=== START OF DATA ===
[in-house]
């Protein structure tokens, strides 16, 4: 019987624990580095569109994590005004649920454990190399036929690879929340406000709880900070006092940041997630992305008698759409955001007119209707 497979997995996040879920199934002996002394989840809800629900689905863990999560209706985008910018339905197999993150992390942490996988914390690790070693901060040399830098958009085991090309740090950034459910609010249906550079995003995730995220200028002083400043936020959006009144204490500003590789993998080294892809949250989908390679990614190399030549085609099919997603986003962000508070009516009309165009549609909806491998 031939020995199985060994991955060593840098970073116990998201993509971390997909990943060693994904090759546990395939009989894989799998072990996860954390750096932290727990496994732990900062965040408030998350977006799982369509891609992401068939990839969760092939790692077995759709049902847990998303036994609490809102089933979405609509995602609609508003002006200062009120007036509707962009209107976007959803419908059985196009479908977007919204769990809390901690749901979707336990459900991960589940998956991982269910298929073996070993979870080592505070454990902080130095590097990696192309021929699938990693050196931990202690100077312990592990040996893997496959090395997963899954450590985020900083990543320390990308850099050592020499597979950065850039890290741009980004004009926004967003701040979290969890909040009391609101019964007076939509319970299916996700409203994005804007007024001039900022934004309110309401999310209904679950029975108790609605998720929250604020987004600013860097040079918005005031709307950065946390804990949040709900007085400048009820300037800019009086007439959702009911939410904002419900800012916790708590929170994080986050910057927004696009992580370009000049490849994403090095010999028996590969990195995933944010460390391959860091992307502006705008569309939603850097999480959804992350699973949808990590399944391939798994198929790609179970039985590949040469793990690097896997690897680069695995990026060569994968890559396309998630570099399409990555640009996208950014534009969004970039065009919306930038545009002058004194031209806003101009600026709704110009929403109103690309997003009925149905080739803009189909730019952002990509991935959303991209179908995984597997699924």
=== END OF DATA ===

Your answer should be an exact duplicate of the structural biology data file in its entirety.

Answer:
[in-house]
């Protein structure tokens, strides 16, 4: 019987624990580095569109994590005004649920454990190399036929690879929340406000709880900070006092940041997630992305008698759409955001007119209707 497979997995996040879920199934002996002394989840809800629900689905863990999560209706985008910018339905197999993150992390942490996988914390690790070693901060040399830098958009085991090309740090950034459910609010249906550079995003995730995220200028002083400043936020959006009144204490500003590789993998080294892809949250989908390679990614190399030549085609099919997603986003962000508070009516009309165009549609909806491998 031939020995199985060994991955060593840098970073116990998201993509971390997909990943060693994904090759546990395939009989894989799998072990996860954390750096932290727990496994732990900062965040408030998350977006799982369509891609992401068939990839969760092939790692077995759709049902847990998303036994609490809102089933979405609509995602609609508003002006200062009120007036509707962009209107976007959803419908059985196009479908977007919204769990809390901690749901979707336990459900991960589940998956991982269910298929073996070993979870080592505070454990902080130095590097990696192309021929699938990693050196931990202690100077312990592990040996893997496959090395997963899954450590985020900083990543320390990308850099050592020499597979950065850039890290741009980004004009926004967003701040979290969890909040009391609101019964007076939509319970299916996700409203994005804007007024001039900022934004309110309401999310209904679950029975108790609605998720929250604020987004600013860097040079918005005031709307950065946390804990949040709900007085400048009820300037800019009086007439959702009911939410904002419900800012916790708590929170994080986050910057927004696009992580370009000049490849994403090095010999028996590969990195995933944010460390391959860091992307502006705008569309939603850097999480959804992350699973949808990590399944391939798994198929790609179970039985590949040469793990690097896997690897680069695995990026060569994968890559396309998630570099399409990555640009996208950014534009969004970039065009919306930038545009002058004194031209806003101009600026709704110009929403109103690309997003009925149905080739803009189909730019952002990509991935959303991209179908995984597997699924």